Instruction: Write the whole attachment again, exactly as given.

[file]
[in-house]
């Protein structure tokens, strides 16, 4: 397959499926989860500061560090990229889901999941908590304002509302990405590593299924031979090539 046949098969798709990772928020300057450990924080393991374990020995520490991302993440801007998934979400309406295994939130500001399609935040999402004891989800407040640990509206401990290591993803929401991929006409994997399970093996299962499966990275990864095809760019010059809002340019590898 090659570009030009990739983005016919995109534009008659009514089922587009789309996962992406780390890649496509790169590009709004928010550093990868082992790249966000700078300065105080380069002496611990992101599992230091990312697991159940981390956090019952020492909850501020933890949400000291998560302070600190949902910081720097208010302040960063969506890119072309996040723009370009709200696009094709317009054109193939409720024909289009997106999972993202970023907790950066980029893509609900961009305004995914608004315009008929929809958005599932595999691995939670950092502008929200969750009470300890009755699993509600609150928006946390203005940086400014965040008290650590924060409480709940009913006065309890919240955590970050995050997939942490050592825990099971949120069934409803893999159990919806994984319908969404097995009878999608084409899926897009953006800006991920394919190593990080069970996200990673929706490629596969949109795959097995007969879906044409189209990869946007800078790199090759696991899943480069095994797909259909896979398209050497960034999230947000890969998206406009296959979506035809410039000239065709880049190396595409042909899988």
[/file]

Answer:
[in-house]
């Protein structure tokens, strides 16, 4: 397959499926989860500061560090990229889901999941908590304002509302990405590593299924031979090539 046949098969798709990772928020300057450990924080393991374990020995520490991302993440801007998934979400309406295994939130500001399609935040999402004891989800407040640990509206401990290591993803929401991929006409994997399970093996299962499966990275990864095809760019010059809002340019590898 090659570009030009990739983005016919995109534009008659009514089922587009789309996962992406780390890649496509790169590009709004928010550093990868082992790249966000700078300065105080380069002496611990992101599992230091990312697991159940981390956090019952020492909850501020933890949400000291998560302070600190949902910081720097208010302040960063969506890119072309996040723009370009709200696009094709317009054109193939409720024909289009997106999972993202970023907790950066980029893509609900961009305004995914608004315009008929929809958005599932595999691995939670950092502008929200969750009470300890009755699993509600609150928006946390203005940086400014965040008290650590924060409480709940009913006065309890919240955590970050995050997939942490050592825990099971949120069934409803893999159990919806994984319908969404097995009878999608084409899926897009953006800006991920394919190593990080069970996200990673929706490629596969949109795959097995007969879906044409189209990869946007800078790199090759696991899943480069095994797909259909896979398209050497960034999230947000890969998206406009296959979506035809410039000239065709880049190396595409042909899988």